Human Rights Watch said that while in many cases the Nepali authorities have allowed peaceful protests, at other times it has arbitrarily arrested protesters. For example, on March 10, more than 150 Tibetans were detained after a peaceful protest in Boudha for around seven hours at three separate police stations. On March 14, three individuals were detained and released after approximately two hours at Boudha Police Station after another peaceful protest. On March 15, 12 protesters were detained for approximately three hours at Jawalakel Police Station after a demonstration at the United Nations complex. On March 17, 49 demonstrators, including two with injuries, were detained at the Mahendra Police Club for approximately eight hours after demonstrating at the UN complex. On March 18, 58 people were arrested again at the UN complex; 54 were taken to the Mahendra Police Club, where they were held for approximately seven hours, and four were held at Jawalakel Police Station. On March 19, 21 people were arrested at a demonstration at the UN complex at around noon, detained at Jawalakel Police Station and released six hours later.
A particular case of concern is the March 18 arrests by police of Tenzin Jamphel (Thupten) and Gyalbo Lama Tamang, a Tibetan and a Nepali monk respectively, at 9:30 a.m. from Sarswati monastery. They were questioned at the Swayambu Ward Police for one hour, then taken to the Naxal police headquarters, where they were questioned for 30 minutes. Finally, they were taken to the office of the Kathmandu chief district officer and held there until 2 p.m. Both were forced to sign a document saying they would not participate in further protests. The Tibetan monk was threatened to be sent back to China if he participated in further protests and told that he had been added to the list of “wanted people.”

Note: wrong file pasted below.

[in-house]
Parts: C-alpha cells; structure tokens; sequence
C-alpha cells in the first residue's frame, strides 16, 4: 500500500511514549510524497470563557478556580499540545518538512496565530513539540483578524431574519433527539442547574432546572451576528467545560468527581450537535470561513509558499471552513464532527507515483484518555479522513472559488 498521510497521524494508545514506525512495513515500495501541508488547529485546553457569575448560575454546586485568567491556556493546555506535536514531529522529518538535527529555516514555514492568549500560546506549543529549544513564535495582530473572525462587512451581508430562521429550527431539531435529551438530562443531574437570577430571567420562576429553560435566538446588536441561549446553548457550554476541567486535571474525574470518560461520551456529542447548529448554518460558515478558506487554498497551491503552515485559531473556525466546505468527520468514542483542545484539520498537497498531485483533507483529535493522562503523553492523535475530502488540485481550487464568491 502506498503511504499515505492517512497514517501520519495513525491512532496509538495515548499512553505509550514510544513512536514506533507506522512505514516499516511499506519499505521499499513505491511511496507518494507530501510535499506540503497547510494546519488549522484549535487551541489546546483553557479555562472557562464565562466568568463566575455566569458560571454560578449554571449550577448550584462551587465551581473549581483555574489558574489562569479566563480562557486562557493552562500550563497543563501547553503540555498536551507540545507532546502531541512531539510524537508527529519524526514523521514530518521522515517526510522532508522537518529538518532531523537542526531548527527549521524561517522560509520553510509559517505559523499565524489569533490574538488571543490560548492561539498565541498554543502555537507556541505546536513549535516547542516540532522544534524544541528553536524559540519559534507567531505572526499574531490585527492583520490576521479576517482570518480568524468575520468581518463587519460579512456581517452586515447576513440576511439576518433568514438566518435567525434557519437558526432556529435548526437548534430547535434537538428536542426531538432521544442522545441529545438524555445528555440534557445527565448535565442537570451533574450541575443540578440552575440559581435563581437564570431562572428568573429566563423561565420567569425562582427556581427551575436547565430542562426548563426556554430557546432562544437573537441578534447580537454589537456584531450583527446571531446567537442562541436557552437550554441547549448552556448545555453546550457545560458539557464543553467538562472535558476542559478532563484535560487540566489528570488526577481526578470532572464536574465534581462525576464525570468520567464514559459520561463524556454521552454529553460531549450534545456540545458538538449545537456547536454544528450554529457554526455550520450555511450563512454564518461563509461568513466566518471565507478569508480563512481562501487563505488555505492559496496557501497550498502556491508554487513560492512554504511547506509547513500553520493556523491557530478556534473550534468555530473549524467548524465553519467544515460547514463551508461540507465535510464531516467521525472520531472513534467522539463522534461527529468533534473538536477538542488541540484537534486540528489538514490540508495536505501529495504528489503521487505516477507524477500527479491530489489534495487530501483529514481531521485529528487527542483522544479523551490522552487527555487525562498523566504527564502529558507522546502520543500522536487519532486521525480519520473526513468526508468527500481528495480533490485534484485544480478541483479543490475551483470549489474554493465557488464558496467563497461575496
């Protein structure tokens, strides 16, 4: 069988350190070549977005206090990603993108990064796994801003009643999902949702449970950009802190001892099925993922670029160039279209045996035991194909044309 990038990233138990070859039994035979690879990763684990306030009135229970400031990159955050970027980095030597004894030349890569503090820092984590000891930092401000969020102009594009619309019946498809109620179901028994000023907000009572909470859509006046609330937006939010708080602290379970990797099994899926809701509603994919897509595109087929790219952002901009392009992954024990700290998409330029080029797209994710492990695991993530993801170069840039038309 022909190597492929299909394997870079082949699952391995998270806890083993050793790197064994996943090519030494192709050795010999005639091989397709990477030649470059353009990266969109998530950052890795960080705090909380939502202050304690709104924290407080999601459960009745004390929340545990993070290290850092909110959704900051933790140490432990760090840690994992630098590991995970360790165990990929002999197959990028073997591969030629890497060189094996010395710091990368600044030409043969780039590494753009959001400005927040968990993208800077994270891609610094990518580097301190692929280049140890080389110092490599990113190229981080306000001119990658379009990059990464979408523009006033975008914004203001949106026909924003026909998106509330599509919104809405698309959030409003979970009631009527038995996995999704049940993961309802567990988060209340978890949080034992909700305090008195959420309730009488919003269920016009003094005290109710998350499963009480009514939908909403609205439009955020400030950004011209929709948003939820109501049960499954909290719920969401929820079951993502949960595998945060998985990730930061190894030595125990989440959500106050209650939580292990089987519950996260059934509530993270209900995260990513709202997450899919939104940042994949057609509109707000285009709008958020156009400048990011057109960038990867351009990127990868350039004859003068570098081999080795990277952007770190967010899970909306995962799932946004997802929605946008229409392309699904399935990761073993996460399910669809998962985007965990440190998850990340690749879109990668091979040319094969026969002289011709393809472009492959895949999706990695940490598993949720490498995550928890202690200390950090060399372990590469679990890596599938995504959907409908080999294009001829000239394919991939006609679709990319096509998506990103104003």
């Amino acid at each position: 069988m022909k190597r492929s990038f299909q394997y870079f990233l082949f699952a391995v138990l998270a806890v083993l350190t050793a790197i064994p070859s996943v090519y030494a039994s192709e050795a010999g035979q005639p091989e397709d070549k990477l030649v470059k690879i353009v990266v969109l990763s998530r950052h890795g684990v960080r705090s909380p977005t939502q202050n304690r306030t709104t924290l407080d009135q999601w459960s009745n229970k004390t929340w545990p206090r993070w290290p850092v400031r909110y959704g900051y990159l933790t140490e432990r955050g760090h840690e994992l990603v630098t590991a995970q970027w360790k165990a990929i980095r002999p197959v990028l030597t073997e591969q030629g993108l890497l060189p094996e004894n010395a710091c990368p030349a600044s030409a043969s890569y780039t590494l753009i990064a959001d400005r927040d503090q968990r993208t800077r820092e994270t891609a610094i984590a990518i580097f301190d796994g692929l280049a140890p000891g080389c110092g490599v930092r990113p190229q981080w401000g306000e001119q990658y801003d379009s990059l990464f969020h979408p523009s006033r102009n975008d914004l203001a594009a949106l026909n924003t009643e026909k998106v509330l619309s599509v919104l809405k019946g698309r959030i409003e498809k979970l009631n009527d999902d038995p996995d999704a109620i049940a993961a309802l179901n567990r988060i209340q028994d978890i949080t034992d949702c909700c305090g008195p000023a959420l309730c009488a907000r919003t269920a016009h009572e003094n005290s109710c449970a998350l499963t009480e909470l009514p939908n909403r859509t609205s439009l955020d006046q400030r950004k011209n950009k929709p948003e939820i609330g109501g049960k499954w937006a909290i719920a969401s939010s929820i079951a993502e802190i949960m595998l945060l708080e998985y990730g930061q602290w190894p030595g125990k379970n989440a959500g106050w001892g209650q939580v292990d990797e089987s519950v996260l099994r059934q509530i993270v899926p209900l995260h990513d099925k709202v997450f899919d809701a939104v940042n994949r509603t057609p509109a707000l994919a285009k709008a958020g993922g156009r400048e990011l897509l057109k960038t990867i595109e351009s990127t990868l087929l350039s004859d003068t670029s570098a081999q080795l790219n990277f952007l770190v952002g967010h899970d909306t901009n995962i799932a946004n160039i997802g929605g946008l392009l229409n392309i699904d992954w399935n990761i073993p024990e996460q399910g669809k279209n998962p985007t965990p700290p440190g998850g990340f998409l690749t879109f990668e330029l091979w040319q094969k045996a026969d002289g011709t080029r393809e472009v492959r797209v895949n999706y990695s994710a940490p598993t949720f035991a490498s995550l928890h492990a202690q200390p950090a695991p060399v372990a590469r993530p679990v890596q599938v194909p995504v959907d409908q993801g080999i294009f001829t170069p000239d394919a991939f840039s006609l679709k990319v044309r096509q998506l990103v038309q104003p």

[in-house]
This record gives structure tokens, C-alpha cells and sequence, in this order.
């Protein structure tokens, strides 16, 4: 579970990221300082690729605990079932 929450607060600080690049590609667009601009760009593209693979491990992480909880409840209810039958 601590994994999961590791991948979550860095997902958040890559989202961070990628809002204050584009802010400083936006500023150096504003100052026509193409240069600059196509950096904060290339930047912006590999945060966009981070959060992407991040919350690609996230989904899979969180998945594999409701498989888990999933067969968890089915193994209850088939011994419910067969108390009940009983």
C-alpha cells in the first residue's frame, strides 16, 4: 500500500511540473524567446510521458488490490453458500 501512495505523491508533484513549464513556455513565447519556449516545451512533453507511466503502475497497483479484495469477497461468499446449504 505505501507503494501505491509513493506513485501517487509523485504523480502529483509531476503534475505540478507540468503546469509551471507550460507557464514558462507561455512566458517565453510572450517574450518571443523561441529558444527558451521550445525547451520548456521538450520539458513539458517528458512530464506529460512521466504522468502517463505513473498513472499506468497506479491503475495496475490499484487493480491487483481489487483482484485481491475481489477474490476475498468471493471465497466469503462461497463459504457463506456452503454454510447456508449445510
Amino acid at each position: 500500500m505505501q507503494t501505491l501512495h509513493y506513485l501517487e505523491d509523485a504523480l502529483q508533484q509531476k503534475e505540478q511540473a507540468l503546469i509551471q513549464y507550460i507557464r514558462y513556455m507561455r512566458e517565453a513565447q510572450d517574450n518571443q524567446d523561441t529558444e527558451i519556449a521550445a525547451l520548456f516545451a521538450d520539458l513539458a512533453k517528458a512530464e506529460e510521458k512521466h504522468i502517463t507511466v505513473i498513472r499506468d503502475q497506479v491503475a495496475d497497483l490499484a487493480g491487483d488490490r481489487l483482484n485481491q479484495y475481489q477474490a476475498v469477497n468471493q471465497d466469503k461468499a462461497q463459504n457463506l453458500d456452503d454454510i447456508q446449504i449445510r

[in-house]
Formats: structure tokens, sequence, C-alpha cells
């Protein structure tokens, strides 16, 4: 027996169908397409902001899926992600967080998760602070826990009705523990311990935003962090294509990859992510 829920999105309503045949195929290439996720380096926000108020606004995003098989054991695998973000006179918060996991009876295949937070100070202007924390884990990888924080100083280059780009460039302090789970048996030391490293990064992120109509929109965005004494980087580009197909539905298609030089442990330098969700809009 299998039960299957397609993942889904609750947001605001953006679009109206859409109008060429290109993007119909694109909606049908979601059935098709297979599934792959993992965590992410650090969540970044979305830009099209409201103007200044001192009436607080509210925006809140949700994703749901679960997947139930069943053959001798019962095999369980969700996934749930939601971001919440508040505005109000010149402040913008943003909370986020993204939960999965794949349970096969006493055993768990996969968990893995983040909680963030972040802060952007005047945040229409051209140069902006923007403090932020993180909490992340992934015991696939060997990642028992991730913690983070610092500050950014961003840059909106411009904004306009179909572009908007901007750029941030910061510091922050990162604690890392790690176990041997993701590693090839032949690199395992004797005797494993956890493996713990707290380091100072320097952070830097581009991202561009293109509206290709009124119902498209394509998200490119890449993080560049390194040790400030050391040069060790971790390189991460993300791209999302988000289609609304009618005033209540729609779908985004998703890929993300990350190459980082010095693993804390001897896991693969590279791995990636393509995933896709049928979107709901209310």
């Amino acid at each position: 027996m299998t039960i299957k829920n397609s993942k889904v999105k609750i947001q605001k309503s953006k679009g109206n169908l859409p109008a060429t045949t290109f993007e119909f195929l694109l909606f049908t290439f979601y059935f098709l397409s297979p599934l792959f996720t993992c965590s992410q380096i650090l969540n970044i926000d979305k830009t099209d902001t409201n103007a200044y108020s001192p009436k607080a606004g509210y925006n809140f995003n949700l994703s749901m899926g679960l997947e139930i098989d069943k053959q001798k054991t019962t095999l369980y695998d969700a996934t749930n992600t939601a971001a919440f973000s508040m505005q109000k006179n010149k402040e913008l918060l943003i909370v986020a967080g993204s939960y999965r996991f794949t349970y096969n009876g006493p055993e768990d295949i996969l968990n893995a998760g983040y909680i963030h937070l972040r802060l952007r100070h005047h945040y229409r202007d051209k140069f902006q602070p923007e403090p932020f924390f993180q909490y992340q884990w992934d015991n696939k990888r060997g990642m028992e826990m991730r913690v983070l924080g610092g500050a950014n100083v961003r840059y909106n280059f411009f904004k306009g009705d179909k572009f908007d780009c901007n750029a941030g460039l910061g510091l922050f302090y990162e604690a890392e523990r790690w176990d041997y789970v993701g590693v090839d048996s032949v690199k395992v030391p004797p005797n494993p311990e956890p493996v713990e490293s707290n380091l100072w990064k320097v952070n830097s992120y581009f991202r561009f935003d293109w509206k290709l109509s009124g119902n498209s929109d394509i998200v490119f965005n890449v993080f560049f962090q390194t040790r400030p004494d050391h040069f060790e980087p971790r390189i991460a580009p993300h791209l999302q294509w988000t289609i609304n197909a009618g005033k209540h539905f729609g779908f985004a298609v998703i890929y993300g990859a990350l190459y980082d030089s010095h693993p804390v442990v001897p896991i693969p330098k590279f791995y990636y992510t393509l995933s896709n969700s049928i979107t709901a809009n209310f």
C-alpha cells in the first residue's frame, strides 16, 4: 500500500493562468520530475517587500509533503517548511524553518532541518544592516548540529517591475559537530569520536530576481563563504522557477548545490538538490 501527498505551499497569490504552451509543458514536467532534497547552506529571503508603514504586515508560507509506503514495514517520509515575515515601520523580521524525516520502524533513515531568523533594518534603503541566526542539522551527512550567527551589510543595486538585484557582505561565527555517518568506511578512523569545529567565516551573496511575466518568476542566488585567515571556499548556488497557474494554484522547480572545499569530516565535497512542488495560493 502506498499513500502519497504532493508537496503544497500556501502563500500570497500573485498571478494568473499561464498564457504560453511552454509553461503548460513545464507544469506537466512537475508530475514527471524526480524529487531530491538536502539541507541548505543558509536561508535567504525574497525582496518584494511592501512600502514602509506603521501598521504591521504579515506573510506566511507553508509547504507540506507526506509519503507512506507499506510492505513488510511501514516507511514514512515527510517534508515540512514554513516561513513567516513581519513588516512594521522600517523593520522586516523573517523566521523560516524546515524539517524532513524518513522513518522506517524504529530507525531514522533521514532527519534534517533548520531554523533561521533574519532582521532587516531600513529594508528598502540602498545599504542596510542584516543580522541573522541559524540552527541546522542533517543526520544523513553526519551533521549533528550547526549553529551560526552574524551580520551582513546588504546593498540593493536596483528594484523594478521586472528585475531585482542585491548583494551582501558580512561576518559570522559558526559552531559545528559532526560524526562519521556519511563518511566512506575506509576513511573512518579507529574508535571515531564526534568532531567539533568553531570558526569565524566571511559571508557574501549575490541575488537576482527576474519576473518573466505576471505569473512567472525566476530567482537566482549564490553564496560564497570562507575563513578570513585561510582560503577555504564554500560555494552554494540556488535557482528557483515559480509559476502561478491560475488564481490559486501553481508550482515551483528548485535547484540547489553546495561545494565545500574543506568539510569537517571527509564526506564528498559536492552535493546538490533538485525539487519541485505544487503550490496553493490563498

Human Rights Watch is concerned about reports that the Kathmandu chief district officer has prepared a list of 11 Tibetan leaders to be arrested simply for being political opponents of the Chinese government.
“The threat of detention and deportation to China is being used to silence peaceful dissent in Nepal,” said Adams. “Arbitrary arrests of Tibetans should cease immediately.”
Attacks on Journalists
Human Rights Watch also expressed concern about attacks on journalists attempting to report on the Tibetan protests and developments along Nepal’s border with China. On March 16, a Nepali press photographer working with a foreign journalist was stopped 200 meters inside the Nepal border by 10 Chinese police who took him to an official building, and, in the presence of Nepali police, searched his bag and erased his photos. On March 17, a foreign journalist who was attempting to photograph arrests of protesters was punched in the face by a Nepali police officer. Journalists are also reporting a significant increase in the number of Chinese security officials along the border and plainclothes Chinese officials operating on the Nepali side of the border.
Asylum in Nepal
As many Tibetans seek to escape the crackdown in Tibet and make their way to safety in Nepal, Human Rights Watch reminded Nepal of its international obligations to allow those at risk of persecution to seek asylum in Nepal.
Many Tibetans who arrived in Nepal before December 31, 1989 are officially regarded as refugees. But the Nepali government has refused to register Tibetan asylum seekers arriving after that time as refugees. As a result, new arrivals are at risk of summary repatriation and encounter great difficulty integrating into Nepali society and accessing education, health care, and employment. It is also impossible for them to leave the country unless granted an exit permit. In January 2005, under pressure from the Chinese government, the Nepali government closed the Office of the Representative of His Holiness the Dalai Lama. In 2007, it took the unprecedented step of deregistering the Bhota Welfare Office, a local organization assisting Tibetans living in Nepal.
“Now is the time for the Nepali government to protect Tibetans – not to do the bidding of Beijing,” said Adams.